As the function is a part of the form submission handling, the $_POST array will contain all parameters that have been sent using the widget editing form.

On the first lines of the function, you'll see something familiar (lines 6-9). This is the same piece of code that was used in the rendering function to make sure $number has been initialized with the numerical id of the current widget instance.

But as you'll soon notice, we won't need that index for anything else than rendering the widget editing form, as we always save every instance of the "widget_many" widget type in one loop.

Next, we'll retrieve the current widget settings, creating them if they don't exist:

When implementing your own widget, remember to change the key, widget_many to your own widget's id. Apart from that, this code can be reused as is. On lines 2 and 3, the code takes care of the case when we are adding the first widget instance of this type by creating an empty options array to use.

If settings have already been saved at least for one instance, we get them from get_option and can go on updating the settings if a form was submitted:

The above line has two functions: It checks if data was posted ("!empty($_POST['sidebar'])") and makes sure that instances of this widget type are handled only once.

The widget system calls the widget handling function once per each widget instance, but because we need to take care of things like adding and removing new widget instances, we can't do that without knowing all the widgets of this type that exist. This is why the approach is to update every widget instance of this type on the first occurrence, and then set the global variable $updated to true so that the next instance will not do the updating again.

This code snippet first looks up all the widgets stored in the sidebar that is being updated (lines 2-8) and then goes through the list removing all that match the widget id of this widget type (lines 10-18).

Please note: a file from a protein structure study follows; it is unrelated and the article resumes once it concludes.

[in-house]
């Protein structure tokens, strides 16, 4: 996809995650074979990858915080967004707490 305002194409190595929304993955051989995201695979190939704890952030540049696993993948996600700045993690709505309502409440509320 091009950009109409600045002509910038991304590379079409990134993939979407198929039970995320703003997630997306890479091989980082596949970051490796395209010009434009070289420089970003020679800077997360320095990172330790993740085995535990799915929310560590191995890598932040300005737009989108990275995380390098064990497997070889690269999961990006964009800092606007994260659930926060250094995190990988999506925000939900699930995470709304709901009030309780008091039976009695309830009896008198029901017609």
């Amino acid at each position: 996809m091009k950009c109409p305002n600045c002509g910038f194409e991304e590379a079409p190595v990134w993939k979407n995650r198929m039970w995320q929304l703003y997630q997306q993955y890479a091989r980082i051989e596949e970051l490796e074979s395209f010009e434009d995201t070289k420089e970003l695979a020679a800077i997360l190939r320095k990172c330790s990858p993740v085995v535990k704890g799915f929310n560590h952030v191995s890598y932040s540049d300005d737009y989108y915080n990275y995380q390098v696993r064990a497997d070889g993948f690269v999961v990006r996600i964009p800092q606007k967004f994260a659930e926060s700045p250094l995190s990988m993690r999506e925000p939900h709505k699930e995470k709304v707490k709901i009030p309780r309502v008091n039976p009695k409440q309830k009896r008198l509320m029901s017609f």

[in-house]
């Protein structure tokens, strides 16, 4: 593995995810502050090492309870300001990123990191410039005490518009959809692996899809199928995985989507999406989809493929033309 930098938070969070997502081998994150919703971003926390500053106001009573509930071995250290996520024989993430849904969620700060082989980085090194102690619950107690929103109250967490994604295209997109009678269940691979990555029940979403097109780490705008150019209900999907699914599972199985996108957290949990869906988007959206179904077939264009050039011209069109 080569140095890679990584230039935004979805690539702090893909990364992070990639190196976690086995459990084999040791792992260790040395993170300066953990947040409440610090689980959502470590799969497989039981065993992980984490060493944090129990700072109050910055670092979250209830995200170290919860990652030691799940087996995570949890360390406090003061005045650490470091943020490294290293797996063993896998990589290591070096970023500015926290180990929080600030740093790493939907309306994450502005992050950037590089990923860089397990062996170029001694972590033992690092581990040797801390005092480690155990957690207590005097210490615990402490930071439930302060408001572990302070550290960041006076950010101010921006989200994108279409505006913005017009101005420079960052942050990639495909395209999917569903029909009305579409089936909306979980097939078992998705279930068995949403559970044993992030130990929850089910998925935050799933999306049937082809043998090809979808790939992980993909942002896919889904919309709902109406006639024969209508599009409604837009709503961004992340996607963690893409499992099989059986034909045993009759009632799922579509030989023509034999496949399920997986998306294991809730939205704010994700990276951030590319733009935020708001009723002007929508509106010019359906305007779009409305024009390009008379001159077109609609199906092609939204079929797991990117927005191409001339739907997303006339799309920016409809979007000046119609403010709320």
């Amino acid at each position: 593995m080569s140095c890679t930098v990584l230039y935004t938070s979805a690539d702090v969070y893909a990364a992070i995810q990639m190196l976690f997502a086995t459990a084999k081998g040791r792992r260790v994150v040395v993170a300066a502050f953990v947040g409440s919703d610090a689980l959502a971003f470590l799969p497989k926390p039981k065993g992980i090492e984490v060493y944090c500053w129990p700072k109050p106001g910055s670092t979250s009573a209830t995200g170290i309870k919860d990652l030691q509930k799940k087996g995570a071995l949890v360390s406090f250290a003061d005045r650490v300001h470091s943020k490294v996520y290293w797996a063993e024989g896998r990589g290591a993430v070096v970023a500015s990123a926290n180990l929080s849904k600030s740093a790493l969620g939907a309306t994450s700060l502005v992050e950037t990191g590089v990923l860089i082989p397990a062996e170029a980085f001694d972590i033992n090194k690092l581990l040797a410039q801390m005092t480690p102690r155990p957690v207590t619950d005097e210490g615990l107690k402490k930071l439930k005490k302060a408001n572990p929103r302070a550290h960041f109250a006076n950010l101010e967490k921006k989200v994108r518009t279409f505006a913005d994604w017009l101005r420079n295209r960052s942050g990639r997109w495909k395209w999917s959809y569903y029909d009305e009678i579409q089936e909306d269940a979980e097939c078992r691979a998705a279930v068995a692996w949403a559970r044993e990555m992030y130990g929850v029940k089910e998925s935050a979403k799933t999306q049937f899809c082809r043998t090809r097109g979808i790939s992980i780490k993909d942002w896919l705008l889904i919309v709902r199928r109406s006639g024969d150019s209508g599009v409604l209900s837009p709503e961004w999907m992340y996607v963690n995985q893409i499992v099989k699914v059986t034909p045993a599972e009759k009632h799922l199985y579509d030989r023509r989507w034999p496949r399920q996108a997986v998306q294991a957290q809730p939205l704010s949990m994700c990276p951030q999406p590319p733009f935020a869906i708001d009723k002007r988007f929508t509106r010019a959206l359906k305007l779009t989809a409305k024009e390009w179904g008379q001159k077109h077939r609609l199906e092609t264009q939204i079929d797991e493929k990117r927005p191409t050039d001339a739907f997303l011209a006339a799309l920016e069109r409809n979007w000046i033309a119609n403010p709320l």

$_POST("sidebar") (line 2) contains the id of the sidebar. This way, if the user has removed a widget, it will be deleted from the data as well. And by deleting everything, we make sure we don't accidentally leave duplicates, for example if the id of some widget has changed between updates.

After removing everything, we start adding the widgets that were posted by the user. In the posted form, there is an array containing all the data for every instance of the widget type. The array is organized like this:

On lines 23-31, the code loops over the widget instance data submitted and creates the settings for each instance (lines 29 and 30). As this is just example code, the saving part is using placeholder data such as "something". So, let's again take a look at the text widget to see how this works with real data:

The text widget has two parameters: title and text. The $widget_text variable in this piece of code is used the same way as $widget_many_instance in the example code we have been following: it holds the data posted for a specific instance of the widget.

In the text widget example, you'll also see some interesting security features that you may want to look into a bit more when developing your own widgets. For this tutorial, however, it is enough to see that the contents of the variables $title and $text are read from the array posted and then stored as an array to the widget's options on line 6.